Monday, May 28, 2007

Subterranean data center, part II

Moving the server and all the network hardware to the basement was great -- it got it out of my closet -- but that presented a problem for the wireless, because the wireless router wasn't strong enough to get a signal up to the back bedroom on the second floor, where we have a squeezebox and need a steady supply of bits.  I have a couple of the cheap Linksys routers (I am always surprised at how useful it turns out to have various extra computer parts lying around.)  Unfortunately, the Linksys firmware doesn't do what I wanted -- which was to have one box do the gateway router stuff (NAT, DHCP, etc) and another act as a wireless access point.  They want you to buy the more expensive Access Point version of the box, which is identical except for the firmware.

So, I installed the DD-WRT firmware on one of my Linksys routers, which lets it act as an access point -- among many other things.  DD-WRT is a linux-based distribution for cheap hardware routers, which includes all sorts of networing software not supported by the out-of-the-box firmware (e.g., access point and access point client modes, ipv6, VPN, WPA (client and server), port forwarding, QoS management, SNMP, DMZ, etc.)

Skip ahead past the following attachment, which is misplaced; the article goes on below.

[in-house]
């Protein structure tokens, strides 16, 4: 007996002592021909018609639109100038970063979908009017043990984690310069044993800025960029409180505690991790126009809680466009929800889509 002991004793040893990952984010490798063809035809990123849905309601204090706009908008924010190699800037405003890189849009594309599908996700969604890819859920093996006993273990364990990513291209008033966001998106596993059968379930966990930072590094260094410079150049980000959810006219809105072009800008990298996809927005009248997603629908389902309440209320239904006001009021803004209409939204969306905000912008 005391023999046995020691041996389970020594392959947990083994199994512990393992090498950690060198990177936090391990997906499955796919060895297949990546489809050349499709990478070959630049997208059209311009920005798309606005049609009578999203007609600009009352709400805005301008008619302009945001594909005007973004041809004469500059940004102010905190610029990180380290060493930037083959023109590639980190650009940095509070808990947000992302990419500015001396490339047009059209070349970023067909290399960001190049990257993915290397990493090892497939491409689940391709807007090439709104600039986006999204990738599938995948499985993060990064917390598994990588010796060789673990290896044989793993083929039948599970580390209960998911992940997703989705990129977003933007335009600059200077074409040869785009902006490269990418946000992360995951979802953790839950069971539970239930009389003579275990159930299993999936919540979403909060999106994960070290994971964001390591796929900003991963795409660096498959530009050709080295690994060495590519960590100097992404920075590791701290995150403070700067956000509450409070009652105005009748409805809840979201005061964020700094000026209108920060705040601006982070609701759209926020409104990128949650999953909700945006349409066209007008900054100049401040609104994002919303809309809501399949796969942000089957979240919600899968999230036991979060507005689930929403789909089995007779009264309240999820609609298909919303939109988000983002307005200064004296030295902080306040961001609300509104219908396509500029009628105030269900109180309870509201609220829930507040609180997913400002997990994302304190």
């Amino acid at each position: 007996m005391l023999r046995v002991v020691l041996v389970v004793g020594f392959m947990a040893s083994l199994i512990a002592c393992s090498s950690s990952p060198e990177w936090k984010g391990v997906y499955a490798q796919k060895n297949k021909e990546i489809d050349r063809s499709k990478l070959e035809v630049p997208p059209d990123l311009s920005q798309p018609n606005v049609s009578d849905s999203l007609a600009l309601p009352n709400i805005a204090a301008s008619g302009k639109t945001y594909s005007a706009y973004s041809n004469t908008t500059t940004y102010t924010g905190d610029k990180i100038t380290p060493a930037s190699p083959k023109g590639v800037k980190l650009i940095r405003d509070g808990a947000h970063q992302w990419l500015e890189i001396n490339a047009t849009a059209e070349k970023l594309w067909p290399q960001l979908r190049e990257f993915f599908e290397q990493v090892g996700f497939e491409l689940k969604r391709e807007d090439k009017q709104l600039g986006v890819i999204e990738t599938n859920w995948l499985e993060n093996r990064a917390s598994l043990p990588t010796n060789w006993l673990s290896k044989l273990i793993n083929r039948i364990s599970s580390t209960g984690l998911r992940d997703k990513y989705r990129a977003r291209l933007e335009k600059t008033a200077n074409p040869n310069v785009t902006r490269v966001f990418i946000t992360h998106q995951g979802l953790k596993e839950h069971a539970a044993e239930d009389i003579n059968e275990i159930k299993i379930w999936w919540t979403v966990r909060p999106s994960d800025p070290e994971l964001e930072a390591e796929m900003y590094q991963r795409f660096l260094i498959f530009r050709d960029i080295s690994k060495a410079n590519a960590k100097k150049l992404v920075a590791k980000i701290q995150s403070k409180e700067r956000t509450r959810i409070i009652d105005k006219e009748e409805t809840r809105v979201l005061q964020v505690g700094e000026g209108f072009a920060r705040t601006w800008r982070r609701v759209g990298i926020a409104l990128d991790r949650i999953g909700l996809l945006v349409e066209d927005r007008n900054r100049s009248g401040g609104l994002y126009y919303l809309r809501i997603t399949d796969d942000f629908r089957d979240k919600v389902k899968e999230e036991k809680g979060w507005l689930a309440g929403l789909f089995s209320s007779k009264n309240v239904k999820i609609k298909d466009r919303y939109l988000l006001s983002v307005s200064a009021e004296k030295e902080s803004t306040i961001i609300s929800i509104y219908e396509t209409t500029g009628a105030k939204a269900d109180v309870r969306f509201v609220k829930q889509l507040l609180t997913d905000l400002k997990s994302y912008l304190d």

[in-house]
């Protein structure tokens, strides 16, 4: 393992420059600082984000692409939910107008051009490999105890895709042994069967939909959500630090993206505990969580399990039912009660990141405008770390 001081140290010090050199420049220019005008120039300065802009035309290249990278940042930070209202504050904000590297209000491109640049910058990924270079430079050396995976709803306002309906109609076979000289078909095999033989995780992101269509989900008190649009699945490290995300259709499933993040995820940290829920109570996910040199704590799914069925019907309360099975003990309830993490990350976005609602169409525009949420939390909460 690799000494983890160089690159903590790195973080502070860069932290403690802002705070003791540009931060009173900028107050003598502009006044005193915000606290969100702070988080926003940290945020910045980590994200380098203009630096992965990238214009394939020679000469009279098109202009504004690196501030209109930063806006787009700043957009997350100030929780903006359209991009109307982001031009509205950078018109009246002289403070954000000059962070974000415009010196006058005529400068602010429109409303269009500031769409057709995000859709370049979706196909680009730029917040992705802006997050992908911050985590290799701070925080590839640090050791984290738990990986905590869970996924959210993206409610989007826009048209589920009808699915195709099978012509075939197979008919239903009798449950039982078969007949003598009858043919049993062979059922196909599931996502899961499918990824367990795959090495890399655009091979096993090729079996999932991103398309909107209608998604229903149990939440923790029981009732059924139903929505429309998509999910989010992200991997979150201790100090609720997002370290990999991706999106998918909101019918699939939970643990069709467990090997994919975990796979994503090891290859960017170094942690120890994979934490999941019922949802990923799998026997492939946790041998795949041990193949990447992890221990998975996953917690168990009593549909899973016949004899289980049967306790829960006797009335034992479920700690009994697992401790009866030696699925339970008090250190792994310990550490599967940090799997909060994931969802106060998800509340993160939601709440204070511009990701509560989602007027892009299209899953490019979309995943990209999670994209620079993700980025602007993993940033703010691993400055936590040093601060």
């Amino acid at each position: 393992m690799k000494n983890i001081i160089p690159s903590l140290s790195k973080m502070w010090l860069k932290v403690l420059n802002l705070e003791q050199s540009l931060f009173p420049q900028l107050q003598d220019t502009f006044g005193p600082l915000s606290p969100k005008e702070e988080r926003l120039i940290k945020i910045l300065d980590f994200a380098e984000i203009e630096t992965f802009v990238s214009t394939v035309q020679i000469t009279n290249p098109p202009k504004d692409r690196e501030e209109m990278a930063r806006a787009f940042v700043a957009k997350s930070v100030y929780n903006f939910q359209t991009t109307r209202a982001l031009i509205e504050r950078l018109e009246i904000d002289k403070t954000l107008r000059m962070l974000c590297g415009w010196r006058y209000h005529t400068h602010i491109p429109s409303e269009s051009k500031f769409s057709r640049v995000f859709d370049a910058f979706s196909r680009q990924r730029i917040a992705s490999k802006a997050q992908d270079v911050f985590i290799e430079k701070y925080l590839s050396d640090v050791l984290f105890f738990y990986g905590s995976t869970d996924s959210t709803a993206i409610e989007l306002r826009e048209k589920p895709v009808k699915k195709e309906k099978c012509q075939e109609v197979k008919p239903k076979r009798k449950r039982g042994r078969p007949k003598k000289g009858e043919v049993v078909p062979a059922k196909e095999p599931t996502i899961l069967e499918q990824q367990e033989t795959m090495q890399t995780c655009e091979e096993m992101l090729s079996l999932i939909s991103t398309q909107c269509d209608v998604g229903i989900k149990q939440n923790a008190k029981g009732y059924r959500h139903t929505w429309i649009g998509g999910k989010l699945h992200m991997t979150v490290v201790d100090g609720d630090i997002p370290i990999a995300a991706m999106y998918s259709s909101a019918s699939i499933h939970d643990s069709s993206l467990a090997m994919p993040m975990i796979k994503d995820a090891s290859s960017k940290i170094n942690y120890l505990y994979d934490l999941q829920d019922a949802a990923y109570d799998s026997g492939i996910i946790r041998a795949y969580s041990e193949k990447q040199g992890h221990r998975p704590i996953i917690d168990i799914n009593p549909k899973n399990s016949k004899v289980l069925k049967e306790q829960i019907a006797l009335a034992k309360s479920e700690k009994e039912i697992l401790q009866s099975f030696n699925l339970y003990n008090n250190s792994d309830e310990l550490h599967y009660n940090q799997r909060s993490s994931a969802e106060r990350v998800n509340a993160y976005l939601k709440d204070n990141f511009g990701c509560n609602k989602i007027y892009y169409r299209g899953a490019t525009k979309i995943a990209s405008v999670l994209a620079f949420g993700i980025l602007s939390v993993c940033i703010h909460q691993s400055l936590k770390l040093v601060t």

As often happens, the road was bumpy but in the end everything worked fine.  There are half a dozen different versions of the popular WRTG54, so the instructions might not fit your version exactly.  (I learned this on the part where it says "pull firmly to remove the bezel", and my version had screws holding the circuit board to the bezel...and pulling firmly ripped them out.)  Despite following all the directions carefully, the first flashing attempt failed, and I had "bricked" my router.  I followed the various "debricking" instructions, and eventually had to resort to the most extreme, where you have to short a few pins on the flash chip to restore it to its default state...and eventually I got WRT downloaded into the box.  From there, it was smooth sailing, the web-based admin GUI was easy.

Once I had DD-WRT running, it was easy to configure it as an access point -- and if I need better coverage, can just add more.  Also, a cheap router + DD-WRT is the cheapest way to put a wired ethernet device onto a wireless network; run it in "access point client" mode.  Much cheaper than buying a device designed for this purpose...

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